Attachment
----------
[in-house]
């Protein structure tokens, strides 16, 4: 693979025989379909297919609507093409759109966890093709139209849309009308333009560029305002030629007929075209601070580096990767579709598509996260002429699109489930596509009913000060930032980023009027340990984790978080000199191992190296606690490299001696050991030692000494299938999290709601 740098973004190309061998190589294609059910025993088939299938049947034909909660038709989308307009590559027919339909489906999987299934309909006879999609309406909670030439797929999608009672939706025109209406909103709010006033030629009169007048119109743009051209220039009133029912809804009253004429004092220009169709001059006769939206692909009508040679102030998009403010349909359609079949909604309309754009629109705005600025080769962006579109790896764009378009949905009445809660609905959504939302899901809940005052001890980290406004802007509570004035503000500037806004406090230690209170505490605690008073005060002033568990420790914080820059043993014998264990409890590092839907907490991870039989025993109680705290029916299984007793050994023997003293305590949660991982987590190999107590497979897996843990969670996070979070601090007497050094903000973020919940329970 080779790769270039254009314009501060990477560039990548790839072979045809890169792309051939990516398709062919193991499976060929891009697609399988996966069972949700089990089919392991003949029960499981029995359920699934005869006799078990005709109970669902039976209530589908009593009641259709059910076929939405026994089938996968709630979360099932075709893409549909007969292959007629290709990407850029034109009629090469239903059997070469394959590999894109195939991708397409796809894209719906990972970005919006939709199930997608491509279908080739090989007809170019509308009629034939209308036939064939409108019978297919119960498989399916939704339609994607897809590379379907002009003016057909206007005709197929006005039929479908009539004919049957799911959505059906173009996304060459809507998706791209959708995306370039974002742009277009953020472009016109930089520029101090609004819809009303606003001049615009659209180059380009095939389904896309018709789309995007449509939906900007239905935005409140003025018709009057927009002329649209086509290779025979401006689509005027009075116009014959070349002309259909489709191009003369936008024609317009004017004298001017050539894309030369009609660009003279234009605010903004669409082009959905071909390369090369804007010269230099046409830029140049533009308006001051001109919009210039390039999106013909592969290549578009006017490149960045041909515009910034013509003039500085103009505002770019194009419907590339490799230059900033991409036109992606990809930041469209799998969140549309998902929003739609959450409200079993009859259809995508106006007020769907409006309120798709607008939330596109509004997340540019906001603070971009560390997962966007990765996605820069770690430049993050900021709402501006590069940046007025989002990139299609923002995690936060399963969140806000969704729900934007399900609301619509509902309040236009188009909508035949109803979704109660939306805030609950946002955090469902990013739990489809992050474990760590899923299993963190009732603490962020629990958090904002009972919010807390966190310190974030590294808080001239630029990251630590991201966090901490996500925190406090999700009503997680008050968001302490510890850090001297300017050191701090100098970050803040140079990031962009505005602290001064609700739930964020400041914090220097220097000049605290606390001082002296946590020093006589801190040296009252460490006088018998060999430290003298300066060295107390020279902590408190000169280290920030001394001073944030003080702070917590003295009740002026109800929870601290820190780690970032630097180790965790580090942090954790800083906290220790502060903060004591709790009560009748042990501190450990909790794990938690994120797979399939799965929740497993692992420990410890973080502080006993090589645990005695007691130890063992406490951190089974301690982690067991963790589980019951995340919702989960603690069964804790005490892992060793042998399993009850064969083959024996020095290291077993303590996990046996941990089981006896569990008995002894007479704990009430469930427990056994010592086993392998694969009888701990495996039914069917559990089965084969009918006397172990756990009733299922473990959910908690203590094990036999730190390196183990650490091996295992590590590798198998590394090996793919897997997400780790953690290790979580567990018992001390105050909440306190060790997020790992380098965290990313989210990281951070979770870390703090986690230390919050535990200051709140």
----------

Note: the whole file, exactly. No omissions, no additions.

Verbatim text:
[in-house]
């Protein structure tokens, strides 16, 4: 693979025989379909297919609507093409759109966890093709139209849309009308333009560029305002030629007929075209601070580096990767579709598509996260002429699109489930596509009913000060930032980023009027340990984790978080000199191992190296606690490299001696050991030692000494299938999290709601 740098973004190309061998190589294609059910025993088939299938049947034909909660038709989308307009590559027919339909489906999987299934309909006879999609309406909670030439797929999608009672939706025109209406909103709010006033030629009169007048119109743009051209220039009133029912809804009253004429004092220009169709001059006769939206692909009508040679102030998009403010349909359609079949909604309309754009629109705005600025080769962006579109790896764009378009949905009445809660609905959504939302899901809940005052001890980290406004802007509570004035503000500037806004406090230690209170505490605690008073005060002033568990420790914080820059043993014998264990409890590092839907907490991870039989025993109680705290029916299984007793050994023997003293305590949660991982987590190999107590497979897996843990969670996070979070601090007497050094903000973020919940329970 080779790769270039254009314009501060990477560039990548790839072979045809890169792309051939990516398709062919193991499976060929891009697609399988996966069972949700089990089919392991003949029960499981029995359920699934005869006799078990005709109970669902039976209530589908009593009641259709059910076929939405026994089938996968709630979360099932075709893409549909007969292959007629290709990407850029034109009629090469239903059997070469394959590999894109195939991708397409796809894209719906990972970005919006939709199930997608491509279908080739090989007809170019509308009629034939209308036939064939409108019978297919119960498989399916939704339609994607897809590379379907002009003016057909206007005709197929006005039929479908009539004919049957799911959505059906173009996304060459809507998706791209959708995306370039974002742009277009953020472009016109930089520029101090609004819809009303606003001049615009659209180059380009095939389904896309018709789309995007449509939906900007239905935005409140003025018709009057927009002329649209086509290779025979401006689509005027009075116009014959070349002309259909489709191009003369936008024609317009004017004298001017050539894309030369009609660009003279234009605010903004669409082009959905071909390369090369804007010269230099046409830029140049533009308006001051001109919009210039390039999106013909592969290549578009006017490149960045041909515009910034013509003039500085103009505002770019194009419907590339490799230059900033991409036109992606990809930041469209799998969140549309998902929003739609959450409200079993009859259809995508106006007020769907409006309120798709607008939330596109509004997340540019906001603070971009560390997962966007990765996605820069770690430049993050900021709402501006590069940046007025989002990139299609923002995690936060399963969140806000969704729900934007399900609301619509509902309040236009188009909508035949109803979704109660939306805030609950946002955090469902990013739990489809992050474990760590899923299993963190009732603490962020629990958090904002009972919010807390966190310190974030590294808080001239630029990251630590991201966090901490996500925190406090999700009503997680008050968001302490510890850090001297300017050191701090100098970050803040140079990031962009505005602290001064609700739930964020400041914090220097220097000049605290606390001082002296946590020093006589801190040296009252460490006088018998060999430290003298300066060295107390020279902590408190000169280290920030001394001073944030003080702070917590003295009740002026109800929870601290820190780690970032630097180790965790580090942090954790800083906290220790502060903060004591709790009560009748042990501190450990909790794990938690994120797979399939799965929740497993692992420990410890973080502080006993090589645990005695007691130890063992406490951190089974301690982690067991963790589980019951995340919702989960603690069964804790005490892992060793042998399993009850064969083959024996020095290291077993303590996990046996941990089981006896569990008995002894007479704990009430469930427990056994010592086993392998694969009888701990495996039914069917559990089965084969009918006397172990756990009733299922473990959910908690203590094990036999730190390196183990650490091996295992590590590798198998590394090996793919897997997400780790953690290790979580567990018992001390105050909440306190060790997020790992380098965290990313989210990281951070979770870390703090986690230390919050535990200051709140």